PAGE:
The Blackspotted Cutthroat Trout (Oncorhynchus clarki) was announced as the Montana state fish by the State Legislature in 1977.
While designated as a singular state fish, the Blackspotted Cutthroat Trout is a term to describe two subspecies of Cutthroat Trout Indigenous to Montana, the Westslope Cutthroat Trout and the Yellowstone Cutthroat Trout.
Initially identified during the famous Lewis and Clark expedition, Blackspotted Cutthroat Trout was selected over other common fish in the region to represent the State’s efforts to preserve a quality of life that had already been lost in other states.
Recognizing the Blackspotted Cutthroat Trout
The Blackspotted Cutthroat Trout are most easily identified by their distinctive red slashes near their lower jaws, from which they derive their “Cutthroat” title.
The Cutthroat Trout can vary between 6 and 16 inches long and are typically a golden gray-green color.
The Montana State Fish’s distinguishing black spots cover the length of its body but tend to focus towards the tails of the Westslope subspecies, while the Yellowstone Cutthroat Trout tend to have more spots near their bellies and front fins.
The BlackSpotted Cutthroat Trout’s Breeding Habits
Cutthroat Trout spawn in running water and bury their eggs in a nest called a red in the spring. The eggs have an incubation period ranging from a few weeks to a couple of months.
Once hatched, newborn fry occupies their native streams for about 1 to 2 years. At this time, the full-grown Cutthroat Trout will migrate back to lakes to begin the rearing process.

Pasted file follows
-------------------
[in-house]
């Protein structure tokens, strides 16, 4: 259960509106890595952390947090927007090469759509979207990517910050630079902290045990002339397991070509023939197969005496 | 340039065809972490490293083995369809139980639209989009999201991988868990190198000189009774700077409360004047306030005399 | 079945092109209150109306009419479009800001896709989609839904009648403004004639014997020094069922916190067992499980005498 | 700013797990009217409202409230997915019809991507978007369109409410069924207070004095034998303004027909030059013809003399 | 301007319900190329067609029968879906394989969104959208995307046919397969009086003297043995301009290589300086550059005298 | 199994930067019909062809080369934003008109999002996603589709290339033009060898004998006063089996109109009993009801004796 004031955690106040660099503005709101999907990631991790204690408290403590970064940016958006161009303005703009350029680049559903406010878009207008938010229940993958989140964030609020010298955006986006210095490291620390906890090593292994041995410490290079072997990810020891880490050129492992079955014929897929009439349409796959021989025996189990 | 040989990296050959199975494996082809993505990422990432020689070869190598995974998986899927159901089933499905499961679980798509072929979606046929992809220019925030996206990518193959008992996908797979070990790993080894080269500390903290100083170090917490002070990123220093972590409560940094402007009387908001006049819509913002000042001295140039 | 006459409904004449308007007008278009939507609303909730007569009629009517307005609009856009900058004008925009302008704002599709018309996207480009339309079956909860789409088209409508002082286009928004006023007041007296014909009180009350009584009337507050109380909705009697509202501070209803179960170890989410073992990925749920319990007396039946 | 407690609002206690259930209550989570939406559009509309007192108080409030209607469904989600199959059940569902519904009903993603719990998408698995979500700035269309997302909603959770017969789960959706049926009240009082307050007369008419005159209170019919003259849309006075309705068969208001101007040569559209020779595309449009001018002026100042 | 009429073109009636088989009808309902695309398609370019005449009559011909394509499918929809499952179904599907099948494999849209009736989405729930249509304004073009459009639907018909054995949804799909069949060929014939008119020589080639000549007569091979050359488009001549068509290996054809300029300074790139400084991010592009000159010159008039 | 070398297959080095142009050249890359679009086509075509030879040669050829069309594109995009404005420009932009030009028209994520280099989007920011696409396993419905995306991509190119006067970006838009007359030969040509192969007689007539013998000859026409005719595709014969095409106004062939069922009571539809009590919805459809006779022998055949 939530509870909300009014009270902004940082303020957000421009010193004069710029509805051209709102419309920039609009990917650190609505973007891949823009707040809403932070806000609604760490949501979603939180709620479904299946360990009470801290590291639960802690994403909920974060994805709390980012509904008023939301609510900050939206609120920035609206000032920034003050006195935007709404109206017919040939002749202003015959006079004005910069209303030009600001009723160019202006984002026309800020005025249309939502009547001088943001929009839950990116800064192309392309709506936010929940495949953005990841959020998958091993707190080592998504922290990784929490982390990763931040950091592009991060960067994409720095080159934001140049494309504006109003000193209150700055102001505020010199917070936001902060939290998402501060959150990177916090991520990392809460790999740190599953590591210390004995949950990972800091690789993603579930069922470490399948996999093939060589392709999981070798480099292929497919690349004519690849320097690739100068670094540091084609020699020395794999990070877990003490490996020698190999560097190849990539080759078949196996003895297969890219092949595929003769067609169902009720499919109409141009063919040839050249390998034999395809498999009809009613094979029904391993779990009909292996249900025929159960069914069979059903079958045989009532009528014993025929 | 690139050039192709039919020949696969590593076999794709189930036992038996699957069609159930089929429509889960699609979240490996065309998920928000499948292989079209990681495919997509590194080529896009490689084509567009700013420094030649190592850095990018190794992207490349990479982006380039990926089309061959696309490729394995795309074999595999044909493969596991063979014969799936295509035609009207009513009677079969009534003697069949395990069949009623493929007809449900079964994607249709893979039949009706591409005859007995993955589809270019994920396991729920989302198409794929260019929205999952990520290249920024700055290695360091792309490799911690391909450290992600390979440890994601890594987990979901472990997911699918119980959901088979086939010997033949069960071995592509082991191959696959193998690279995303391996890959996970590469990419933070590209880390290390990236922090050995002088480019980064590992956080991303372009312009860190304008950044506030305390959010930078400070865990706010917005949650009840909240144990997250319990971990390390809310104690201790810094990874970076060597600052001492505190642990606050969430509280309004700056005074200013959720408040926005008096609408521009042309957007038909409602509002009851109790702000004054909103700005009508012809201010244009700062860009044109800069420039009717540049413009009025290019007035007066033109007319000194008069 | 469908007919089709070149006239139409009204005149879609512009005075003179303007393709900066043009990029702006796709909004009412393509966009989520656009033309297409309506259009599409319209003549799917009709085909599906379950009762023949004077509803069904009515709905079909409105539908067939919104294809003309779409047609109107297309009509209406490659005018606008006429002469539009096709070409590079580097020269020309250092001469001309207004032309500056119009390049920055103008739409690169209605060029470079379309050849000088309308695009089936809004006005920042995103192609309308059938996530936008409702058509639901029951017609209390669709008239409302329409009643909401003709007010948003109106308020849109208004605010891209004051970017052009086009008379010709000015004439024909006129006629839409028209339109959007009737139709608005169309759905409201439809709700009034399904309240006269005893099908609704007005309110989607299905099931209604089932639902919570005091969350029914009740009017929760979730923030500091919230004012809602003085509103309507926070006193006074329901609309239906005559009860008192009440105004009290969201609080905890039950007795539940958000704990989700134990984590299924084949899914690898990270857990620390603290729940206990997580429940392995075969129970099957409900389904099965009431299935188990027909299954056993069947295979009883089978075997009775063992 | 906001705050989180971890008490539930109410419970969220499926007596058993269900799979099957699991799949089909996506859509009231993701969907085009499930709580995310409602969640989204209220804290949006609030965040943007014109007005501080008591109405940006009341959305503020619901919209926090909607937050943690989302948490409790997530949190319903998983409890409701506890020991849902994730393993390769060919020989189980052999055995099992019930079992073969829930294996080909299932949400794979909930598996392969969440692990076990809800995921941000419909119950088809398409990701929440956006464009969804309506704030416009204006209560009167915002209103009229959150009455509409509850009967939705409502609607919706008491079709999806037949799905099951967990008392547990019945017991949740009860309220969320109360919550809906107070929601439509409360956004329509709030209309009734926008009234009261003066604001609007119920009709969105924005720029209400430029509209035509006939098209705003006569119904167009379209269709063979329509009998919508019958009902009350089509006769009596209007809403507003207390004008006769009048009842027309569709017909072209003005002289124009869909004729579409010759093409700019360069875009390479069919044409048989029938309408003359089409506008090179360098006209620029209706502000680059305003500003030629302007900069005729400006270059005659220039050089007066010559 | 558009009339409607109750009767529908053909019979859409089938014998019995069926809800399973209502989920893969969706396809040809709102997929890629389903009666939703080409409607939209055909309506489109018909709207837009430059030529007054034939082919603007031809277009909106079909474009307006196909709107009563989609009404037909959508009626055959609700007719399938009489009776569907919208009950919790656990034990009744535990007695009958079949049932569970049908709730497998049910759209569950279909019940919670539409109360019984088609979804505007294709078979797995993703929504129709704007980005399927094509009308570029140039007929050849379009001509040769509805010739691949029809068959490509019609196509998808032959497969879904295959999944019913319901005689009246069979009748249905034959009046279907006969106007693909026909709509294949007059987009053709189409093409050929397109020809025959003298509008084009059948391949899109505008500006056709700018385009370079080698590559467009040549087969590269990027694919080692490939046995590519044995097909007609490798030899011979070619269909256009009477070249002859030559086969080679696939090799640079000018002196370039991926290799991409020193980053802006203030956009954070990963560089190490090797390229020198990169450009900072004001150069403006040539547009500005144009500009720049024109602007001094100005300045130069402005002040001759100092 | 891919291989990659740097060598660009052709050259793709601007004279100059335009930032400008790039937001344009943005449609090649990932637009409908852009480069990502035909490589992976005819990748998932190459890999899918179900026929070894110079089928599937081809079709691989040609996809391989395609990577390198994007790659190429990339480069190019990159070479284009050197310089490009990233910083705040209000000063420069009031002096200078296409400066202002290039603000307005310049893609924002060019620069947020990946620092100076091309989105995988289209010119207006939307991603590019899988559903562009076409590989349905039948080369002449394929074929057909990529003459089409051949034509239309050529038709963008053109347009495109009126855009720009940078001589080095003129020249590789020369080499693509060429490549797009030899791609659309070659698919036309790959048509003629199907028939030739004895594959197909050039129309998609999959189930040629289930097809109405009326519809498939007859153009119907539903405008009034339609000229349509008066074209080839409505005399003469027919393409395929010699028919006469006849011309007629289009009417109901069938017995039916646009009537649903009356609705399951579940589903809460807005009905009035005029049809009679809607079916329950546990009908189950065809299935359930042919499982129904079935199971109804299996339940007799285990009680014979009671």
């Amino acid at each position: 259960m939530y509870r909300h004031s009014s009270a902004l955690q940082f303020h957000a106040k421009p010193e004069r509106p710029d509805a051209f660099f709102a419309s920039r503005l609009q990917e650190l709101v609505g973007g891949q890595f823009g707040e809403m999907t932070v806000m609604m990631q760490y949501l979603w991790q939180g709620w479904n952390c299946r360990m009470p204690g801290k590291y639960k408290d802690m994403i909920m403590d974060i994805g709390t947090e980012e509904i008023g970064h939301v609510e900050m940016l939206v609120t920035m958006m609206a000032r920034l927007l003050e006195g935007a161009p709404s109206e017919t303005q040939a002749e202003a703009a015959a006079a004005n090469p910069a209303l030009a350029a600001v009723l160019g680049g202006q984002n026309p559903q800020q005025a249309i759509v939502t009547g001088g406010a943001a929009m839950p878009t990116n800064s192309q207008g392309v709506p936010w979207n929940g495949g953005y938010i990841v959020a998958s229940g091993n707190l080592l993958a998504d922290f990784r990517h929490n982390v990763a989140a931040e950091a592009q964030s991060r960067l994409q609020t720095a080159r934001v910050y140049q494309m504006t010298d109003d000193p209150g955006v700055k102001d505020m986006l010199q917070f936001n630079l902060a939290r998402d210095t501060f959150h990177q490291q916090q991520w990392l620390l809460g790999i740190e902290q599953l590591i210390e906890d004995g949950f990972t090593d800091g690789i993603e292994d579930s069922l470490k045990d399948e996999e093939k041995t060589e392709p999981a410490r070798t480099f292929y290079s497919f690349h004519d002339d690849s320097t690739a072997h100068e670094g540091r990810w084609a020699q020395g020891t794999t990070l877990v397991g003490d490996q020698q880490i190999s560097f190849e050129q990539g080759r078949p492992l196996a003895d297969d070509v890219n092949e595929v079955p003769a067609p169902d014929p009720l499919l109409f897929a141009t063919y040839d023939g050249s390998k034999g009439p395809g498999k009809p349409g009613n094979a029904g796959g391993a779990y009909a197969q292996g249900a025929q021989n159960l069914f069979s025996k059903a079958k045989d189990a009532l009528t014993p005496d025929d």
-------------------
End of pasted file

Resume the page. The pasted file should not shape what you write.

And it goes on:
Blackspotted Cutthroat Trout Habitats in Montana
Black Spotted Cutthroat Trout tend to live in cold waters and are common in both headwater lakes and stream environments.
In Montana, Yellowstone Cutthroat Trout populations can be found in the Yellowstone River, Bighorn River, and several Tongue River basins.
Meanwhile, Montana’s Westslope Cutthroat Trout can frequently be found roaming the Kootenai Watershed, the Clark Fork Watershed, and the headwaters of the Missouri River and the Saskatchewan River.
Current Threats to the Montana State Fish
Despite being the Montana State Fish, the Blackspotted Cutthroat Trout is considered a Species of Concern. This means that the current population of fish in the state is currently in decline.
This reduction in the population can partially be attributed to the loss of their habitat. However, the most significant factor contributing to the concern is the natural hybridization occurring between the Cutthroat Trout and other native species such as the Rainbow and Brook Trout.
State Government in Montana is currently working toward preserving the species. In accordance with state law, wranglers must release Cutthroat Trout when caught.